As we noted in this space yesterday morning, there were some things to like in Gov. Pat McCrory’s State of the State speech Wednesday evening. For the most part, the Governor sounded more like good ol’ Moderate Mayor Pat rather than the champion of reactionary change who signed some of the nation’s most extreme legislation during his first two years in office.
Still, there were moments when Ebenezer Scrooge McCrory was on display — perhaps most notably when he talked about unemployment insurance and workers’ compensation. In both segments, the Governor’s message was as clear as it was callous and offensive: the Governor believes (and his policies are premised on the notion) that large numbers of North Carolina workers are lazy and don’t want to work.
How else to explain his crowing about having enacted the harshest unemployment insurance cuts in U.S. history and then repeatedly professing a desire to create jobs for all who “want to work”? And if one had any idea that these repeated references were simply an awkward if unnecessary nod to retired folks and, perhaps, the disabled, these were pretty thoroughly trashed when the Governor went off on a lengthy diatribe about how his “examination of workers compensation estimates that 40 percent of workers costs are related to abuse or outright fraud.”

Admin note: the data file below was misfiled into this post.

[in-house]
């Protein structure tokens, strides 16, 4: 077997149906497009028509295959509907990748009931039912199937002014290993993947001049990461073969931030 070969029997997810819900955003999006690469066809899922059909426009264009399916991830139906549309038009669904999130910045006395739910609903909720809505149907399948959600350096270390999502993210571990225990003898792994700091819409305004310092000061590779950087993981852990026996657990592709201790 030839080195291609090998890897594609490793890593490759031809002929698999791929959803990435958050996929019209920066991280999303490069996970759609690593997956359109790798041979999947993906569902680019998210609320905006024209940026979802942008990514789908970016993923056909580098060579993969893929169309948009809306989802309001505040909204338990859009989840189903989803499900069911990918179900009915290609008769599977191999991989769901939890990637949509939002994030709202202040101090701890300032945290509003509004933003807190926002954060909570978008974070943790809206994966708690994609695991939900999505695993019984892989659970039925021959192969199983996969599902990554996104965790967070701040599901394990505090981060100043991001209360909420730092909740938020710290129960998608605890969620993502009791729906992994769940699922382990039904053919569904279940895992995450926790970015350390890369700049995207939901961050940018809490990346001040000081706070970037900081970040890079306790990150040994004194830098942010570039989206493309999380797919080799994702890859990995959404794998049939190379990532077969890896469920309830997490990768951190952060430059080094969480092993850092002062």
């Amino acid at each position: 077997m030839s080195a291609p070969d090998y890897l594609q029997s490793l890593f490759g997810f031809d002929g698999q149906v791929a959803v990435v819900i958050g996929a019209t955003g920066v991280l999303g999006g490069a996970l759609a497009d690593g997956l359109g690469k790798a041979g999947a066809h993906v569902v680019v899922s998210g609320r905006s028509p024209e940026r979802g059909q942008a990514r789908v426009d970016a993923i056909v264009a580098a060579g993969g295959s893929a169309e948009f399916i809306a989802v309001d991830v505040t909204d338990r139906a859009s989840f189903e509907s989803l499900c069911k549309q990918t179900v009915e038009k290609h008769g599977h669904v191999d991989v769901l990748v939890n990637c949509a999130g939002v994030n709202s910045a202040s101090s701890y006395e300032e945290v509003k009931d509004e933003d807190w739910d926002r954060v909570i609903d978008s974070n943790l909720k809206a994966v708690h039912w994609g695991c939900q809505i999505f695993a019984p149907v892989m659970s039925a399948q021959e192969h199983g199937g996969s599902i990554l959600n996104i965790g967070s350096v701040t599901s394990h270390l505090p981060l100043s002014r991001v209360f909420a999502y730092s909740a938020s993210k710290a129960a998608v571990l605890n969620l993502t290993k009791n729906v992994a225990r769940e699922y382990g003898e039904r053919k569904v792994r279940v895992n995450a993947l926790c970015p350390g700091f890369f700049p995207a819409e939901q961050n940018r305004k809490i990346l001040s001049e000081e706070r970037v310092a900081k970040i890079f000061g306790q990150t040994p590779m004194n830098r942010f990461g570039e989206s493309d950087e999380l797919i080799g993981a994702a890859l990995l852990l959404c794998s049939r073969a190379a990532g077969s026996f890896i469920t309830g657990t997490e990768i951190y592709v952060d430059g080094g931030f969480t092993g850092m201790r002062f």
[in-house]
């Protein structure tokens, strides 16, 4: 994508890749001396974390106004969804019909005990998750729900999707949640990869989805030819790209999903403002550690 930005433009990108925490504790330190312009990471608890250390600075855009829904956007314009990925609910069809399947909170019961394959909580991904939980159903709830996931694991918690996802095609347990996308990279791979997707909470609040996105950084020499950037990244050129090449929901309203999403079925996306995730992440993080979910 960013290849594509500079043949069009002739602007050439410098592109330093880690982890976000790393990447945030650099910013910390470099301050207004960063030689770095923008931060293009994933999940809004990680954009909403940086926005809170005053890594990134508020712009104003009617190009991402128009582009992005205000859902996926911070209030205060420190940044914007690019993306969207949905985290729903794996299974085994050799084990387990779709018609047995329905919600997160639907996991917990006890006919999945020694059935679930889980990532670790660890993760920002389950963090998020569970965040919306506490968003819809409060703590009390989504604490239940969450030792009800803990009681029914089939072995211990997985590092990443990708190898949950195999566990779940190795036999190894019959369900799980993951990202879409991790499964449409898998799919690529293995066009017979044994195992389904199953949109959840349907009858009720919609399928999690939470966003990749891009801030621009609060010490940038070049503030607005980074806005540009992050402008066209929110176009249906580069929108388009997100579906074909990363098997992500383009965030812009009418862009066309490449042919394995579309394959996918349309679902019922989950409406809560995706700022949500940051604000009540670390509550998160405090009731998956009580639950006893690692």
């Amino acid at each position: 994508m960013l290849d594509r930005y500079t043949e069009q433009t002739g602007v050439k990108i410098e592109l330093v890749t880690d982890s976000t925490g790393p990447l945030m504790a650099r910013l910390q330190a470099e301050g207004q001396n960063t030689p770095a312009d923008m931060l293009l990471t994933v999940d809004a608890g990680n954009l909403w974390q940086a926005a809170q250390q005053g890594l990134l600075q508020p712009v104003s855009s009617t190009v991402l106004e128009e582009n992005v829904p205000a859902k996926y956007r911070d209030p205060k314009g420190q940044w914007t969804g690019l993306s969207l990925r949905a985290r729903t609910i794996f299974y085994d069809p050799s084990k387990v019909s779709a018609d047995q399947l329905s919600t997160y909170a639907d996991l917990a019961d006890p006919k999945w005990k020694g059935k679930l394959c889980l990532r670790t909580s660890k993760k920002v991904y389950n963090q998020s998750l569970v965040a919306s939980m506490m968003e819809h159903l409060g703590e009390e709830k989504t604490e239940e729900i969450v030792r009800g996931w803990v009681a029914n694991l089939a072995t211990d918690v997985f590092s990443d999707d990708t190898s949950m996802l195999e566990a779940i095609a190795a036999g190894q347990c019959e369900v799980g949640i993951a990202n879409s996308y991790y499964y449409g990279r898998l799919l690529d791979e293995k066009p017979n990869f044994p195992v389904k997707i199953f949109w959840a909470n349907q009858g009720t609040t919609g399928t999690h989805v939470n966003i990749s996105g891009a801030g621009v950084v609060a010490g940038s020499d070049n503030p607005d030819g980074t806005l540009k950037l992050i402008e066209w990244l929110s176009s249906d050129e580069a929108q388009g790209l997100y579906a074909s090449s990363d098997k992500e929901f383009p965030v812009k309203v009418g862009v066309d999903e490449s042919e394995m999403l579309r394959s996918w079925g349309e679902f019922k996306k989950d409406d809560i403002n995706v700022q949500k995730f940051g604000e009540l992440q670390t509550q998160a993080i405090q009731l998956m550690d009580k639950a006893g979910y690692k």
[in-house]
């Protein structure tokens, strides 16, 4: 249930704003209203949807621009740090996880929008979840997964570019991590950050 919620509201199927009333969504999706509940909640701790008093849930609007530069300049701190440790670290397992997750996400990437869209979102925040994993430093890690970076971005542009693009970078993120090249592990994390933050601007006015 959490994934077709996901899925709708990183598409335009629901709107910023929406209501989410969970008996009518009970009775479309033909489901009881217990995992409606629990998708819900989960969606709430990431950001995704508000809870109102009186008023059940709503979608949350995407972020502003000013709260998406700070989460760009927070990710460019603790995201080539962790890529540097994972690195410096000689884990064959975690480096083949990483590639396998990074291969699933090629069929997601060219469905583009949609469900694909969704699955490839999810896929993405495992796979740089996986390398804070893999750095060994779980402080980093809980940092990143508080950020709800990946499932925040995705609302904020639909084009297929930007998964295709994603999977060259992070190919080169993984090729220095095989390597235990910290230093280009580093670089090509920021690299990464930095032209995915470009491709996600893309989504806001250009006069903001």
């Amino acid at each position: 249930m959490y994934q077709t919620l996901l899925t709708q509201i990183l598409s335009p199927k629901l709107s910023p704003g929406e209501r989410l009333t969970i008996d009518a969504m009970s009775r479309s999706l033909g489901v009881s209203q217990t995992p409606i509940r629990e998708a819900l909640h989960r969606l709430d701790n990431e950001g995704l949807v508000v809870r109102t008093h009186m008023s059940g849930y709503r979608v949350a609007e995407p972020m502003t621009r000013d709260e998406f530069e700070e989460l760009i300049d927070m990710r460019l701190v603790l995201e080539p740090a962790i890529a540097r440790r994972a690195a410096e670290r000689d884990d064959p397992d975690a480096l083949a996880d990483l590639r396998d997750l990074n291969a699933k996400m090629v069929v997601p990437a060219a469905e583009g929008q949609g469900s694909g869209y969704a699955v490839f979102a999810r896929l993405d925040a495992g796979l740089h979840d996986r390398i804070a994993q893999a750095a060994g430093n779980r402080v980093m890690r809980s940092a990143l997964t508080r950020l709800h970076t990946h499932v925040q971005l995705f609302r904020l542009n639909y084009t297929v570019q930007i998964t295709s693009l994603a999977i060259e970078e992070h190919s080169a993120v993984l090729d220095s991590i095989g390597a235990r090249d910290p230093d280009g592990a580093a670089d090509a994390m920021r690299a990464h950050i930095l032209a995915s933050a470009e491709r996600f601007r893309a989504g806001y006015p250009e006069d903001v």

Say what, Governor? Do you really believe that large numbers of people don’t want to work and that that’s why some were surviving on unemployment insurance during the Great Recession? Do you really believe that two out of five worker’s comp claims are bogus?
If so, perhaps you should have checked ahead of time with Rep. Jason Saine. Saine, of course, is the GOP state lawmaker who only managed to get off unemployment insurance by getting elected to the House of Representatives.
Or, perhaps he could have talked with one of the state’s most respected and experienced worker’s comp lawyers — Raleigh’s Leonard Jernigan. As WRAL.com reported this morning:
“Leonard Jernigan, a Raleigh lawyer who specializes in workers compensation cases, says he applauds the governor for tackling fraud.
‘But in more than 20 years working on these cases, I’ve never seen a study that even remotely comes close to that number,’ Jernigan said, referring to the 40 percent figure. ‘I’ve looked at many reports in many states, and I’ve never ever, ever heard of a report that shows a figure that high. I would love to see those statistics.’
Jernigan says the highest number he has seen for actual convictions in workers compensation fraud cases is 1 percent in Washington state. He said employers are more likely to commit the kind of fraud recently documented by the Office of the State Auditor.”
The bottom line: The Governor likes to portray himself as a moderate and caring everyman who worries about puppies and tears up at the thought of a state trooper fighting his way back from terrible injuries. But that image quickly rings hollow when he lapses into unfounded Romneyisms of this kind. If he really believes this kinds of malarkey, at least he could spare us and save it for the country club.